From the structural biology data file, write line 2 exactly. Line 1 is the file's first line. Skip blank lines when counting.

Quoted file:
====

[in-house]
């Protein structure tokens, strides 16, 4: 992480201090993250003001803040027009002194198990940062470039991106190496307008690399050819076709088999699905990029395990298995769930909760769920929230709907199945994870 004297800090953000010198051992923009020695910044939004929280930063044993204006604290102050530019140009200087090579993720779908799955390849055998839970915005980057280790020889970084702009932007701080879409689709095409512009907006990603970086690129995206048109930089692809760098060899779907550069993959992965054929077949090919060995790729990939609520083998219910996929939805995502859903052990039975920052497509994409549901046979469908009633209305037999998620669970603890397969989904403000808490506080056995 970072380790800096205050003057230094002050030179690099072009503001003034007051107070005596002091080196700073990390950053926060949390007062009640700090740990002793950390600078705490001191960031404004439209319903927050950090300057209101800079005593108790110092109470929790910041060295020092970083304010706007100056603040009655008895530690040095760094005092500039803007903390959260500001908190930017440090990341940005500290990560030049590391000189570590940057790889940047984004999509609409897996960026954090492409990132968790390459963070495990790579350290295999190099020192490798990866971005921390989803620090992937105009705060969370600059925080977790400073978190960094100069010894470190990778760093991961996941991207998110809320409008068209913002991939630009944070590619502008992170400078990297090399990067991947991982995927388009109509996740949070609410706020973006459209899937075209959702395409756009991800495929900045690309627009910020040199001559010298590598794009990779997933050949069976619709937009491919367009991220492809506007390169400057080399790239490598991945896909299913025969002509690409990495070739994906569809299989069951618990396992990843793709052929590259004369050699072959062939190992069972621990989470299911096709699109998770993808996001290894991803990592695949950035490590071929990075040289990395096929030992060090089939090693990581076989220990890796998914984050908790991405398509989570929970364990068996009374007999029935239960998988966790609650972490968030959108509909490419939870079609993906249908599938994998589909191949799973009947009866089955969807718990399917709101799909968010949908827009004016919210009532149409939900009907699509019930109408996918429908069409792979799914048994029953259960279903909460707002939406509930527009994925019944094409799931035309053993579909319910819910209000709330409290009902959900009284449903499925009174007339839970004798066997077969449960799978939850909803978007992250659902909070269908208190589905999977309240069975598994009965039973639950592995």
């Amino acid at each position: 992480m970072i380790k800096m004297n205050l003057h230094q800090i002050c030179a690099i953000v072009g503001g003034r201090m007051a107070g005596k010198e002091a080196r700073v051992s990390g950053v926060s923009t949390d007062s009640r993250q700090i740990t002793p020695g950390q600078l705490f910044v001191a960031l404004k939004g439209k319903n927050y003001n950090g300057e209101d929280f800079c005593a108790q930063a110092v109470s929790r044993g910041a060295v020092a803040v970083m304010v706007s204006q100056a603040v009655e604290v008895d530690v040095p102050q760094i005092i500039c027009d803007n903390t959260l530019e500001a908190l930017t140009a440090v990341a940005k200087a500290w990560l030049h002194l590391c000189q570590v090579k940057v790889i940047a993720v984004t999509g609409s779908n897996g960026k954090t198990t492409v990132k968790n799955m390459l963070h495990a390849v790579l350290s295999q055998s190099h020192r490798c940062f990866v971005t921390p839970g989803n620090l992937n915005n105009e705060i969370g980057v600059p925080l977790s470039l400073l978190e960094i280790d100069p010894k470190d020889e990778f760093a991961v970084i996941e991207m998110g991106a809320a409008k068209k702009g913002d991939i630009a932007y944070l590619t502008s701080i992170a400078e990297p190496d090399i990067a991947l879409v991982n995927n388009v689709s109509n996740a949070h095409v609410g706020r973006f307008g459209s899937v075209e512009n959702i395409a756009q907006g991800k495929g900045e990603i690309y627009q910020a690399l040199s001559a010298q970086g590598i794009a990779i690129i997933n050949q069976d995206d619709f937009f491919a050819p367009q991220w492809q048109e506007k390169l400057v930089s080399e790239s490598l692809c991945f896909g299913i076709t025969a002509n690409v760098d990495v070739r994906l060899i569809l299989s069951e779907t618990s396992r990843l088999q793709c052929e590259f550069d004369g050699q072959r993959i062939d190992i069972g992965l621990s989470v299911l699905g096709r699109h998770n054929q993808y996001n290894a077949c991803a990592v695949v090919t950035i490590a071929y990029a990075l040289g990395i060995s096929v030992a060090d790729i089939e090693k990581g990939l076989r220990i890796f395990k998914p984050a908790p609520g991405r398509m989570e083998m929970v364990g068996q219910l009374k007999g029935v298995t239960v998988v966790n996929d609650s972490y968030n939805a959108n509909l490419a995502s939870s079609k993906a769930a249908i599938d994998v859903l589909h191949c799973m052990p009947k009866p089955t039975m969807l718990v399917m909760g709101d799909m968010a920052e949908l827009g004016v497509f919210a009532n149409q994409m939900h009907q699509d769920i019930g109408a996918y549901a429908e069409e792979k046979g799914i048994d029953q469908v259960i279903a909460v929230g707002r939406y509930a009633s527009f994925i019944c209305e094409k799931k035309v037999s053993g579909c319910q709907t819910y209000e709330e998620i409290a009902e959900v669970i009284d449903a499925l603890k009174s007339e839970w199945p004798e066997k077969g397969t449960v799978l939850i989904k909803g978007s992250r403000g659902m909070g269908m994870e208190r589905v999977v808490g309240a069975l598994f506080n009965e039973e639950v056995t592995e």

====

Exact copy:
């Protein structure tokens, strides 16, 4: 992480201090993250003001803040027009002194198990940062470039991106190496307008690399050819076709088999699905990029395990298995769930909760769920929230709907199945994870 004297800090953000010198051992923009020695910044939004929280930063044993204006604290102050530019140009200087090579993720779908799955390849055998839970915005980057280790020889970084702009932007701080879409689709095409512009907006990603970086690129995206048109930089692809760098060899779907550069993959992965054929077949090919060995790729990939609520083998219910996929939805995502859903052990039975920052497509994409549901046979469908009633209305037999998620669970603890397969989904403000808490506080056995 970072380790800096205050003057230094002050030179690099072009503001003034007051107070005596002091080196700073990390950053926060949390007062009640700090740990002793950390600078705490001191960031404004439209319903927050950090300057209101800079005593108790110092109470929790910041060295020092970083304010706007100056603040009655008895530690040095760094005092500039803007903390959260500001908190930017440090990341940005500290990560030049590391000189570590940057790889940047984004999509609409897996960026954090492409990132968790390459963070495990790579350290295999190099020192490798990866971005921390989803620090992937105009705060969370600059925080977790400073978190960094100069010894470190990778760093991961996941991207998110809320409008068209913002991939630009944070590619502008992170400078990297090399990067991947991982995927388009109509996740949070609410706020973006459209899937075209959702395409756009991800495929900045690309627009910020040199001559010298590598794009990779997933050949069976619709937009491919367009991220492809506007390169400057080399790239490598991945896909299913025969002509690409990495070739994906569809299989069951618990396992990843793709052929590259004369050699072959062939190992069972621990989470299911096709699109998770993808996001290894991803990592695949950035490590071929990075040289990395096929030992060090089939090693990581076989220990890796998914984050908790991405398509989570929970364990068996009374007999029935239960998988966790609650972490968030959108509909490419939870079609993906249908599938994998589909191949799973009947009866089955969807718990399917709101799909968010949908827009004016919210009532149409939900009907699509019930109408996918429908069409792979799914048994029953259960279903909460707002939406509930527009994925019944094409799931035309053993579909319910819910209000709330409290009902959900009284449903499925009174007339839970004798066997077969449960799978939850909803978007992250659902909070269908208190589905999977309240069975598994009965039973639950592995």